The report estimates that the bond transfer would reduce public debt by the equivalent of 11% of GDP.
This proposal includes lifting OFE limits on equity investment – in 2013, this stands at 47.5% of net assets – and the removal of the minimum guaranteed returns and the penalties that missing these incur.
According to the report, these changes would increase competition among OFEs for clients and have a positive impact on future retirement benefits.
The remaining two proposals would change the existing mandatory system into a voluntary one.
In the first, each OFE member would have three months to inform ZUS whether they wish to remain in the private system or transfer their assets to the state fund.
In this 'opt-in' system, members who do not inform ZUS will have future OFE contributions transferred to the state sub-account.
The decision to transfer to ZUS is irrevocable, while those who choose to remain in the private system can change their mind in future.
New labour market entrants – who currently get assigned by lottery to an OFE if they do not specify one themselves – will under this proposal default to the first pillar.
Irrespective of their decisions, retirees would still be entitled to a guaranteed minimum state pension.
In the second voluntary proposal, members opting into OFEs could augment their second-pillar contributions by a further 2% of gross wages.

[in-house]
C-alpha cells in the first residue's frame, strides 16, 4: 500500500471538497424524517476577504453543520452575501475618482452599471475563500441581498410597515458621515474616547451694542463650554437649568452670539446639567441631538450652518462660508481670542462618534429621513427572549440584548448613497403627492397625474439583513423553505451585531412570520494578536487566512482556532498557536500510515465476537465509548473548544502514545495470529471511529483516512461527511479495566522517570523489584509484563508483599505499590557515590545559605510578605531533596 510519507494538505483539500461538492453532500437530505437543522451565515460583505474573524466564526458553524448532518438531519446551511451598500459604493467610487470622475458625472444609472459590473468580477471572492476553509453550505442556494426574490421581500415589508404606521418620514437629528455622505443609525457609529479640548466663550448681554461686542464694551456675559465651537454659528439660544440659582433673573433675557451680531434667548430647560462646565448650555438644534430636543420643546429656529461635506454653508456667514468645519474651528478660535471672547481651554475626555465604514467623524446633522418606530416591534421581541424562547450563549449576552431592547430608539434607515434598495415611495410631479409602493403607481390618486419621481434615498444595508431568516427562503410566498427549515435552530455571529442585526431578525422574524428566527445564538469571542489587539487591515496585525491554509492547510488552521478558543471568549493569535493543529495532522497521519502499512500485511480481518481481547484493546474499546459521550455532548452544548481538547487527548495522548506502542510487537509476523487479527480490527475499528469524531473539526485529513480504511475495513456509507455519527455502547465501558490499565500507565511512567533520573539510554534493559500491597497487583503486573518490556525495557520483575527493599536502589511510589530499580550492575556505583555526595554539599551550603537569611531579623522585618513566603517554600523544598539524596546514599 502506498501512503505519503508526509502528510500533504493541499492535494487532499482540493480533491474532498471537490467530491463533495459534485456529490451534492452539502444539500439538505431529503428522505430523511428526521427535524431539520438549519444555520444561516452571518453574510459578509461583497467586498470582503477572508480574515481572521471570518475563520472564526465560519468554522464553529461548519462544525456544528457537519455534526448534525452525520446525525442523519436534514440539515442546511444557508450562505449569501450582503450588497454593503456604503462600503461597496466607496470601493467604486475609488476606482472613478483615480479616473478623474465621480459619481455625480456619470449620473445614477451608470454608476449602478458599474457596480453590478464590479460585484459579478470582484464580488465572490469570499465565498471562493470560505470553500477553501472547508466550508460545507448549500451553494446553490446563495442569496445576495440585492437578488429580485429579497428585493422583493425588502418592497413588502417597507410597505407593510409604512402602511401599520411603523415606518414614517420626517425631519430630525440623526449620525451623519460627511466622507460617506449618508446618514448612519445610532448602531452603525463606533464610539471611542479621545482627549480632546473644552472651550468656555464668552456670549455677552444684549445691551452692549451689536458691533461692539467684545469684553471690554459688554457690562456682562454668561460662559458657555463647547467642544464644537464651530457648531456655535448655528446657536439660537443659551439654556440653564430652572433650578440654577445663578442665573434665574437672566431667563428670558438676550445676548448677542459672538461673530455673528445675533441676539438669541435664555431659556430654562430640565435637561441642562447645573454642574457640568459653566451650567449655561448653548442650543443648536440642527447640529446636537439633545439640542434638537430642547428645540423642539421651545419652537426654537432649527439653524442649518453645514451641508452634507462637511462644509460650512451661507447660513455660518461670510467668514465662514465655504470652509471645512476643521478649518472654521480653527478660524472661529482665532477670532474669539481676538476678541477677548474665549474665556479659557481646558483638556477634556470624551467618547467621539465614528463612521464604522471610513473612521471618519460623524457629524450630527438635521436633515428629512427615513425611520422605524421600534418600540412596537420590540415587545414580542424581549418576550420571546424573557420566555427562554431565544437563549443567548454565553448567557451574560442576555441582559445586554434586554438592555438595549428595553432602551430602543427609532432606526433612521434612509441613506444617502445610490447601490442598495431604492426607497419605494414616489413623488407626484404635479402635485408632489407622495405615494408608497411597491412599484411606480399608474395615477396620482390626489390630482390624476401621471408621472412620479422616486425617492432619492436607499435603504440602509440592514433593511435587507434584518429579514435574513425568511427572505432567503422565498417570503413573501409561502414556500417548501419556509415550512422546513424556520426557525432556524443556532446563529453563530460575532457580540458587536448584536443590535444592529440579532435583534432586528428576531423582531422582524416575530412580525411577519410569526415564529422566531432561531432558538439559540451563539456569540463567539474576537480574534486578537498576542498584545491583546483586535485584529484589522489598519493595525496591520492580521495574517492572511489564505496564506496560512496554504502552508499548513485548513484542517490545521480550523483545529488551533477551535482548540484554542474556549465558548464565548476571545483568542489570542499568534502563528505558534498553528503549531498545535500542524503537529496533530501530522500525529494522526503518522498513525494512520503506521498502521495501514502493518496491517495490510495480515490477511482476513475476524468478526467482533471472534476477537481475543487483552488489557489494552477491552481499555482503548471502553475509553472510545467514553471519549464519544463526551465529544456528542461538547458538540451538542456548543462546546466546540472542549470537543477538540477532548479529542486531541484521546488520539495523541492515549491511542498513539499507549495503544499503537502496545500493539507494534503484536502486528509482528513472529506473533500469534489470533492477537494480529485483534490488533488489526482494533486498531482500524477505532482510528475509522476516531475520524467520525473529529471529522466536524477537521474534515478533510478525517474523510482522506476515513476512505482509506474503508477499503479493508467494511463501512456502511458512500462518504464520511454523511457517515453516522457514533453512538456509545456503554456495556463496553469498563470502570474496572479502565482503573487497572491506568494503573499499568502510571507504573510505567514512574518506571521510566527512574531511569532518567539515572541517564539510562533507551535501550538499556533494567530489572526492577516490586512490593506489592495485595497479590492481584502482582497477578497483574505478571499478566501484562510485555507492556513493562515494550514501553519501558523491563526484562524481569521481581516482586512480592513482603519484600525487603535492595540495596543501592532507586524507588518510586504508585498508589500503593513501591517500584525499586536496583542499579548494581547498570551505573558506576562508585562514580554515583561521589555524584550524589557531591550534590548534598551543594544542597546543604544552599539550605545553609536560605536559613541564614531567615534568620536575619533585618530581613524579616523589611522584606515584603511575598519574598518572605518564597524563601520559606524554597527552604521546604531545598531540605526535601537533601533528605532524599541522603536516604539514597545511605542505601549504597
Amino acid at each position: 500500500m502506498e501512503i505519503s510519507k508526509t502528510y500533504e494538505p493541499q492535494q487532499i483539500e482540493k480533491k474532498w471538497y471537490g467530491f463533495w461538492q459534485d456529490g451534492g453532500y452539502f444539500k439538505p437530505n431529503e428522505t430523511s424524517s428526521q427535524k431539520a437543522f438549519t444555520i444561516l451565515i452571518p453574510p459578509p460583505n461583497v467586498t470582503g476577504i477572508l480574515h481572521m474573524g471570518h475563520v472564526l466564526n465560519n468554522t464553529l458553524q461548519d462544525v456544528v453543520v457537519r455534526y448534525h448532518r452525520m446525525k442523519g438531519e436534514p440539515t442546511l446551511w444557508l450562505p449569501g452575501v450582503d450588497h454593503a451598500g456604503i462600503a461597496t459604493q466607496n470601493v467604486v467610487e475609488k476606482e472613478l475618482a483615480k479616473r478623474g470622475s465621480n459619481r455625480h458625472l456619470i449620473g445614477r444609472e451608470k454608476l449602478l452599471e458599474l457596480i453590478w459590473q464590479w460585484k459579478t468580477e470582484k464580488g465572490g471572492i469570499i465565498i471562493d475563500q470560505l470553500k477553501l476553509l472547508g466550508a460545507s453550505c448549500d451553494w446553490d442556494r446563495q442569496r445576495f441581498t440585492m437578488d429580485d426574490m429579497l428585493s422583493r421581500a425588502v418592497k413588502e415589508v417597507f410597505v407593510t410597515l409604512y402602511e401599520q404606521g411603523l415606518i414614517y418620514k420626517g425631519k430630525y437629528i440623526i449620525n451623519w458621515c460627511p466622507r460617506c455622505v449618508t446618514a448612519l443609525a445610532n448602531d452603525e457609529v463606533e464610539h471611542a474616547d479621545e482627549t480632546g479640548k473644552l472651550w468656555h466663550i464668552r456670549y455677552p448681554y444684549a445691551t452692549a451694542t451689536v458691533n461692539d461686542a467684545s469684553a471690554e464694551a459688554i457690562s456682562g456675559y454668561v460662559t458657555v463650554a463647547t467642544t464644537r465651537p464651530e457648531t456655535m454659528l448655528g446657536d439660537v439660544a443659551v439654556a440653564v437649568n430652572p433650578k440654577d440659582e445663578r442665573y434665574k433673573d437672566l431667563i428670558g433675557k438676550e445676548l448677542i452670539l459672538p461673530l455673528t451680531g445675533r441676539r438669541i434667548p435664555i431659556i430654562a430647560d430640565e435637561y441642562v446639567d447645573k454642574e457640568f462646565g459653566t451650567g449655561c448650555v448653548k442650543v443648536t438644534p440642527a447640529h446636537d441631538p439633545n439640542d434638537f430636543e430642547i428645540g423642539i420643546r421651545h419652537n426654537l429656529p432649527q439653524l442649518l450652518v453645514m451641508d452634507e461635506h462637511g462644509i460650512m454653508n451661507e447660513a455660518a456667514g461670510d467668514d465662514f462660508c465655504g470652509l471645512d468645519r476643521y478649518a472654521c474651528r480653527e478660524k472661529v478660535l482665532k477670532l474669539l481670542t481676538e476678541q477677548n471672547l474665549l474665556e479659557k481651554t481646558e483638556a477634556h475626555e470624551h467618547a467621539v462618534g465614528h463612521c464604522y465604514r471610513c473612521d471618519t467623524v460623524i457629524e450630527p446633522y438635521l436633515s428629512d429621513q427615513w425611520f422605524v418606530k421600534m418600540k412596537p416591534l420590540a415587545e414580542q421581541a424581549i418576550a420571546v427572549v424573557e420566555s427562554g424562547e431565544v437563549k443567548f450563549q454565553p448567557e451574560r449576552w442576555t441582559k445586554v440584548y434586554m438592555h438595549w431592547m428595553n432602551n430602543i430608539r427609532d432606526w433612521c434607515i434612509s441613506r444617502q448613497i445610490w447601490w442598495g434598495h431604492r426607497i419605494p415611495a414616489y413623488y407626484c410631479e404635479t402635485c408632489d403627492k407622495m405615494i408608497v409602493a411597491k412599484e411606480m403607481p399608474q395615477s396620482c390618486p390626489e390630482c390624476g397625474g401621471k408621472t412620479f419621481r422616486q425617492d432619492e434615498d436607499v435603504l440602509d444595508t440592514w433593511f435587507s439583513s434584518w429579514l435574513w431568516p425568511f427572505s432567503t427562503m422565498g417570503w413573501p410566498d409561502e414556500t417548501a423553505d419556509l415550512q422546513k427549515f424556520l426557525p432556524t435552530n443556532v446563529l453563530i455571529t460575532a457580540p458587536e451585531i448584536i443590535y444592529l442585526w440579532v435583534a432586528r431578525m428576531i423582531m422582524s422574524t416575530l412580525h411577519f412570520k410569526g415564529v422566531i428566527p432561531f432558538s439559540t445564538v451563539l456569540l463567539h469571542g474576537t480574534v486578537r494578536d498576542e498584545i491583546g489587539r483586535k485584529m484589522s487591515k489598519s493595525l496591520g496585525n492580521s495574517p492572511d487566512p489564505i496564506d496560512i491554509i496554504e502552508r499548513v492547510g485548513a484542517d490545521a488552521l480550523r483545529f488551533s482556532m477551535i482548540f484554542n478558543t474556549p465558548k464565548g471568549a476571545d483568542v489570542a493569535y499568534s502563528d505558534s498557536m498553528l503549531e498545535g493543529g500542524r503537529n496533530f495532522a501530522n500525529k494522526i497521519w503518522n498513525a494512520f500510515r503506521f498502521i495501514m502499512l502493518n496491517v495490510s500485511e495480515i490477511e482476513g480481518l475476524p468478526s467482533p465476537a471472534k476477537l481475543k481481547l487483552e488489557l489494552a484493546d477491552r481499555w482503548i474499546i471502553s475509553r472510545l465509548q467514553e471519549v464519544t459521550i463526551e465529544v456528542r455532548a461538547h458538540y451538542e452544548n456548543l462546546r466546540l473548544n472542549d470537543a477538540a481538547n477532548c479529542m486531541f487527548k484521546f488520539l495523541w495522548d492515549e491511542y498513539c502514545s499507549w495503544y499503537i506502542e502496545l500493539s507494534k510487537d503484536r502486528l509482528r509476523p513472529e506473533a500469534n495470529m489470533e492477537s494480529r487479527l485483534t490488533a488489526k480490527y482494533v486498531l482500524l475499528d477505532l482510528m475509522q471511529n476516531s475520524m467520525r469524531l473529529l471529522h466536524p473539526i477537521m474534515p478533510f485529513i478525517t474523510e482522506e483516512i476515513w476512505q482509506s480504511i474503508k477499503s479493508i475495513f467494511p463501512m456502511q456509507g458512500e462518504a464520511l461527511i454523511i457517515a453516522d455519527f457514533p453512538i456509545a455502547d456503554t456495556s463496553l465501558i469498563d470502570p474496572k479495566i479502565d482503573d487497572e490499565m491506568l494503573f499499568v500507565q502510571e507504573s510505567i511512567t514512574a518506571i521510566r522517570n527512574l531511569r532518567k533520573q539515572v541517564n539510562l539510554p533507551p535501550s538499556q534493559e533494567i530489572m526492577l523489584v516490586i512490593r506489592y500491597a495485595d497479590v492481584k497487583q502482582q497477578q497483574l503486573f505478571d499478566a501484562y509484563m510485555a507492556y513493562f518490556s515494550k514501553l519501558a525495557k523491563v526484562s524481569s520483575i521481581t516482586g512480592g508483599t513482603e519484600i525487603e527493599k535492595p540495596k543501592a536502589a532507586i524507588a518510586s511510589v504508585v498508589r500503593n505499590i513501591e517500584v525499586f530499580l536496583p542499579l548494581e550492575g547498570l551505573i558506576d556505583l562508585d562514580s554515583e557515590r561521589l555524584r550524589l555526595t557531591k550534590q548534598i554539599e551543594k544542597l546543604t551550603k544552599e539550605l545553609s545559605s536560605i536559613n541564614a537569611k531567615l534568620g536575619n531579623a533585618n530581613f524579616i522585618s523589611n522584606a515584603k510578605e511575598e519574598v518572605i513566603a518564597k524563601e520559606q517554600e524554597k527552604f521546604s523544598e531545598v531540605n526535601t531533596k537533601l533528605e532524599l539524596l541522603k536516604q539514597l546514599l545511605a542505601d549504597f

On retirement, members could choose to receive a lump sum or buy a retirement product from the market.
The report is now set for a month's consultation before being drafted into legislation, giving the dismayed if not entirely surprised pensions industry the last chance to publicise its case.
The early response of the Polish Chamber of Pension Funds (IGTE) was to stress that the industry wants to cooperate with the government to produce a reformed system of benefit to all Poles.
The chamber noted that the report failed to address the costs incurred by ZUS as a result of earlier changes in contributions and eligibility, and special treatment for groups such as miners and farmers.
According to the chamber, economists' analysis show that, thanks to OFEs, Poland's GDP growth was some 3-7% higher than it would have been otherwise, and the unemployment rate some 2 percentage points lower.
IGTE chairwoman Małgorzata Rusewicz said: "We are already concerned reading about the proposed 'voluntary' measures and transfer of money to ZUS 10 years before retirement.
"In both cases, the money transferred from the OFEs to ZUS would be spent immediately on payment of benefits to the existing pensioners.
"This means the money saved by OFE members will no longer be available for the contributors themselves when they want to use their savings.
"What is more, their contributions will not be invested for 10 years, which, in the economists' opinion, will mean accordingly lower pensions than in the case of leaving the savings in the OFEs."